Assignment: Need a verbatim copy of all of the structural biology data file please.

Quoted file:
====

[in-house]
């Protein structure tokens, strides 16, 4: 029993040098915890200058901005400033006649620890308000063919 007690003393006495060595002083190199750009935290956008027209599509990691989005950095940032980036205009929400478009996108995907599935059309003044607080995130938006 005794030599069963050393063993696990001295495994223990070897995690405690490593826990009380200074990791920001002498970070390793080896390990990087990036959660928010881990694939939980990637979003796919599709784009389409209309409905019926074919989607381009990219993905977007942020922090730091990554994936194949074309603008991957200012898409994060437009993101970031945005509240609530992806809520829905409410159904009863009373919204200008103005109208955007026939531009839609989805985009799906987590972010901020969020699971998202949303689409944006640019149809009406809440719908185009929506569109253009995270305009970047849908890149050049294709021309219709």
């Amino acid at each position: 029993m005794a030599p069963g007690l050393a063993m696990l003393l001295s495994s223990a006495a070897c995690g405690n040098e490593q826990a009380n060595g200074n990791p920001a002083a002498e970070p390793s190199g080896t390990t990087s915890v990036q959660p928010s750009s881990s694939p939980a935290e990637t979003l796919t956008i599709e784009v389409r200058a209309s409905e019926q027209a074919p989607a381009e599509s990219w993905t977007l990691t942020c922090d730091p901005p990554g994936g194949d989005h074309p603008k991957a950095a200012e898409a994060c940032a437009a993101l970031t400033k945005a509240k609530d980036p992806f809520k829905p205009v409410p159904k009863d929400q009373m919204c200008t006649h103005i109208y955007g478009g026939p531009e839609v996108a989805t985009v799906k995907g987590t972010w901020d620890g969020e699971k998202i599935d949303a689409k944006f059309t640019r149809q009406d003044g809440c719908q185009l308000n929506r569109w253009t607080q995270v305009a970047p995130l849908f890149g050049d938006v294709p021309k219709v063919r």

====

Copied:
[in-house]
């Protein structure tokens, strides 16, 4: 029993040098915890200058901005400033006649620890308000063919 007690003393006495060595002083190199750009935290956008027209599509990691989005950095940032980036205009929400478009996108995907599935059309003044607080995130938006 005794030599069963050393063993696990001295495994223990070897995690405690490593826990009380200074990791920001002498970070390793080896390990990087990036959660928010881990694939939980990637979003796919599709784009389409209309409905019926074919989607381009990219993905977007942020922090730091990554994936194949074309603008991957200012898409994060437009993101970031945005509240609530992806809520829905409410159904009863009373919204200008103005109208955007026939531009839609989805985009799906987590972010901020969020699971998202949303689409944006640019149809009406809440719908185009929506569109253009995270305009970047849908890149050049294709021309219709």
């Amino acid at each position: 029993m005794a030599p069963g007690l050393a063993m696990l003393l001295s495994s223990a006495a070897c995690g405690n040098e490593q826990a009380n060595g200074n990791p920001a002083a002498e970070p390793s190199g080896t390990t990087s915890v990036q959660p928010s750009s881990s694939p939980a935290e990637t979003l796919t956008i599709e784009v389409r200058a209309s409905e019926q027209a074919p989607a381009e599509s990219w993905t977007l990691t942020c922090d730091p901005p990554g994936g194949d989005h074309p603008k991957a950095a200012e898409a994060c940032a437009a993101l970031t400033k945005a509240k609530d980036p992806f809520k829905p205009v409410p159904k009863d929400q009373m919204c200008t006649h103005i109208y955007g478009g026939p531009e839609v996108a989805t985009v799906k995907g987590t972010w901020d620890g969020e699971k998202i599935d949303a689409k944006f059309t640019r149809q009406d003044g809440c719908q185009l308000n929506r569109w253009t607080q995270v305009a970047p995130l849908f890149g050049d938006v294709p021309k219709v063919r």